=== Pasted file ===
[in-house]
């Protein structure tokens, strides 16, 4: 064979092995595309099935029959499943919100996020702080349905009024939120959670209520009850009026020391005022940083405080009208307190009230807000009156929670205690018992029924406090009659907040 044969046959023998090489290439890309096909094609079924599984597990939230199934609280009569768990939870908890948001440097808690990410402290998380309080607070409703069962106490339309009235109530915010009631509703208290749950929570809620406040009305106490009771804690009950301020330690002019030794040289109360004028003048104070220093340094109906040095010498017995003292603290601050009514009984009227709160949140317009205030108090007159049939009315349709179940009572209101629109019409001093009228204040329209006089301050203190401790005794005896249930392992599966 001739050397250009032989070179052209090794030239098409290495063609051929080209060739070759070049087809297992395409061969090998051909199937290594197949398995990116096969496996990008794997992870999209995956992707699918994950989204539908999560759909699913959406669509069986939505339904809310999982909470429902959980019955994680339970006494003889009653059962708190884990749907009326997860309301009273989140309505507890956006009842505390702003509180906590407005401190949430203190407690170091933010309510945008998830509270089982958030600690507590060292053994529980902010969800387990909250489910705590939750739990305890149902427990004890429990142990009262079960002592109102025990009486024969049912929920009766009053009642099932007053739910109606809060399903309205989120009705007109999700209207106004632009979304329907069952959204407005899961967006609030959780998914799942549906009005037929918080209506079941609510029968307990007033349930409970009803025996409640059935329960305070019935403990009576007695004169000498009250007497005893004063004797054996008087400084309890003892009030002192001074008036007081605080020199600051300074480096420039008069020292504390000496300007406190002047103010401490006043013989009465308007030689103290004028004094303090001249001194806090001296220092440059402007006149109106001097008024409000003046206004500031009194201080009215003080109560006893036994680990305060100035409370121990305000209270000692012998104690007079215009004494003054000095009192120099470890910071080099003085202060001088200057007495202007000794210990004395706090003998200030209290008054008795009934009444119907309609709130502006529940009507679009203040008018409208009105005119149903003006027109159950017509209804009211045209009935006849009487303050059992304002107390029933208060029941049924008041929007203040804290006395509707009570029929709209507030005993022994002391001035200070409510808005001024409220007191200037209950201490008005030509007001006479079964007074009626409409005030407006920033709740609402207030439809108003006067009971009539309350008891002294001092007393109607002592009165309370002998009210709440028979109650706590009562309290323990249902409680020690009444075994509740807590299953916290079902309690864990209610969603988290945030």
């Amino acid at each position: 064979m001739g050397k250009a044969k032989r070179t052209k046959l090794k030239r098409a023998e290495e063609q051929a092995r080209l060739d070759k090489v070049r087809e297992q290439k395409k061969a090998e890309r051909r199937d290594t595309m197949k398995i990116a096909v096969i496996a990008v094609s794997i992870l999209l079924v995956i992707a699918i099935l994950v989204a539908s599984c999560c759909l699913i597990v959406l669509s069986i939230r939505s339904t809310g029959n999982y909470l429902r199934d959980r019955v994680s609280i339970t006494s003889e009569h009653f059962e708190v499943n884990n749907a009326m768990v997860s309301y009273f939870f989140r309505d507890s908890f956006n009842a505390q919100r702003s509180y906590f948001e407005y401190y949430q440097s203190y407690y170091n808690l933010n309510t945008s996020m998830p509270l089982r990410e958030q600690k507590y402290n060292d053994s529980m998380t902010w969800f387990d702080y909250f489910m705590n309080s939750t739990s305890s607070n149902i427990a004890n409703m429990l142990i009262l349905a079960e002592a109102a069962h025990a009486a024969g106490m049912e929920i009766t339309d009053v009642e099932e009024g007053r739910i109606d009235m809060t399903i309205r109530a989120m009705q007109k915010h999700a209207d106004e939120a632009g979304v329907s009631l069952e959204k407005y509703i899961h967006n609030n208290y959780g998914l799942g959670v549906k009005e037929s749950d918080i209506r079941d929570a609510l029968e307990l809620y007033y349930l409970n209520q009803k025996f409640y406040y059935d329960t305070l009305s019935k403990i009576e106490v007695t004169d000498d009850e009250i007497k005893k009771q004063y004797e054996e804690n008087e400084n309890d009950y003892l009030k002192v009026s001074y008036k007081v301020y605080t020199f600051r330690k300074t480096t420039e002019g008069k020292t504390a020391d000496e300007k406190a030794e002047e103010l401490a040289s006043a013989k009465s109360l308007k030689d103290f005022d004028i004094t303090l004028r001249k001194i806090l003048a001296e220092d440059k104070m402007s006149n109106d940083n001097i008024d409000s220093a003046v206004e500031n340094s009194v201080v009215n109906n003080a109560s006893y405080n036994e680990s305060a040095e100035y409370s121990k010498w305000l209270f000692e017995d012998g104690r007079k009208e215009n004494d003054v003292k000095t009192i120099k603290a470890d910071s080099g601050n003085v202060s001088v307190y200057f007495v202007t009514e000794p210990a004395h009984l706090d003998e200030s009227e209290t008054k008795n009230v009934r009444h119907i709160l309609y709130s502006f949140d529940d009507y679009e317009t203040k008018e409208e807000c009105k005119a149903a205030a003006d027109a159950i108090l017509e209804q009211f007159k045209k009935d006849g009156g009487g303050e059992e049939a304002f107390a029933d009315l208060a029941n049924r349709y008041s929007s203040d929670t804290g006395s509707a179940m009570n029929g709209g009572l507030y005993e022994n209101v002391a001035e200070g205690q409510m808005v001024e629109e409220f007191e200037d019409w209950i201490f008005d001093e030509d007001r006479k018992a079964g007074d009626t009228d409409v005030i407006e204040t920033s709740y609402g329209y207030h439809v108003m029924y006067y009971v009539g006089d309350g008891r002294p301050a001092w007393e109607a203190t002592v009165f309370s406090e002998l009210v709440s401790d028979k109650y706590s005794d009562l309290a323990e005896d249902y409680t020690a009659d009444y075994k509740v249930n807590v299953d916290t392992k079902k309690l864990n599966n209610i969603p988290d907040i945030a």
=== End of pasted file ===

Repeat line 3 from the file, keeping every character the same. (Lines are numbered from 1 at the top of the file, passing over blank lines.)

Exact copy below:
């Amino acid at each position: 064979m001739g050397k250009a044969k032989r070179t052209k046959l090794k030239r098409a023998e290495e063609q051929a092995r080209l060739d070759k090489v070049r087809e297992q290439k395409k061969a090998e890309r051909r199937d290594t595309m197949k398995i990116a096909v096969i496996a990008v094609s794997i992870l999209l079924v995956i992707a699918i099935l994950v989204a539908s599984c999560c759909l699913i597990v959406l669509s069986i939230r939505s339904t809310g029959n999982y909470l429902r199934d959980r019955v994680s609280i339970t006494s003889e009569h009653f059962e708190v499943n884990n749907a009326m768990v997860s309301y009273f939870f989140r309505d507890s908890f956006n009842a505390q919100r702003s509180y906590f948001e407005y401190y949430q440097s203190y407690y170091n808690l933010n309510t945008s996020m998830p509270l089982r990410e958030q600690k507590y402290n060292d053994s529980m998380t902010w969800f387990d702080y909250f489910m705590n309080s939750t739990s305890s607070n149902i427990a004890n409703m429990l142990i009262l349905a079960e002592a109102a069962h025990a009486a024969g106490m049912e929920i009766t339309d009053v009642e099932e009024g007053r739910i109606d009235m809060t399903i309205r109530a989120m009705q007109k915010h999700a209207d106004e939120a632009g979304v329907s009631l069952e959204k407005y509703i899961h967006n609030n208290y959780g998914l799942g959670v549906k009005e037929s749950d918080i209506r079941d929570a609510l029968e307990l809620y007033y349930l409970n209520q009803k025996f409640y406040y059935d329960t305070l009305s019935k403990i009576e106490v007695t004169d000498d009850e009250i007497k005893k009771q004063y004797e054996e804690n008087e400084n309890d009950y003892l009030k002192v009026s001074y008036k007081v301020y605080t020199f600051r330690k300074t480096t420039e002019g008069k020292t504390a020391d000496e300007k406190a030794e002047e103010l401490a040289s006043a013989k009465s109360l308007k030689d103290f005022d004028i004094t303090l004028r001249k001194i806090l003048a001296e220092d440059k104070m402007s006149n109106d940083n001097i008024d409000s220093a003046v206004e500031n340094s009194v201080v009215n109906n003080a109560s006893y405080n036994e680990s305060a040095e100035y409370s121990k010498w305000l209270f000692e017995d012998g104690r007079k009208e215009n004494d003054v003292k000095t009192i120099k603290a470890d910071s080099g601050n003085v202060s001088v307190y200057f007495v202007t009514e000794p210990a004395h009984l706090d003998e200030s009227e209290t008054k008795n009230v009934r009444h119907i709160l309609y709130s502006f949140d529940d009507y679009e317009t203040k008018e409208e807000c009105k005119a149903a205030a003006d027109a159950i108090l017509e209804q009211f007159k045209k009935d006849g009156g009487g303050e059992e049939a304002f107390a029933d009315l208060a029941n049924r349709y008041s929007s203040d929670t804290g006395s509707a179940m009570n029929g709209g009572l507030y005993e022994n209101v002391a001035e200070g205690q409510m808005v001024e629109e409220f007191e200037d019409w209950i201490f008005d001093e030509d007001r006479k018992a079964g007074d009626t009228d409409v005030i407006e204040t920033s709740y609402g329209y207030h439809v108003m029924y006067y009971v009539g006089d309350g008891r002294p301050a001092w007393e109607a203190t002592v009165f309370s406090e002998l009210v709440s401790d028979k109650y706590s005794d009562l309290a323990e005896d249902y409680t020690a009659d009444y075994k509740v249930n807590v299953d916290t392992k079902k309690l864990n599966n209610i969603p988290d907040i945030a």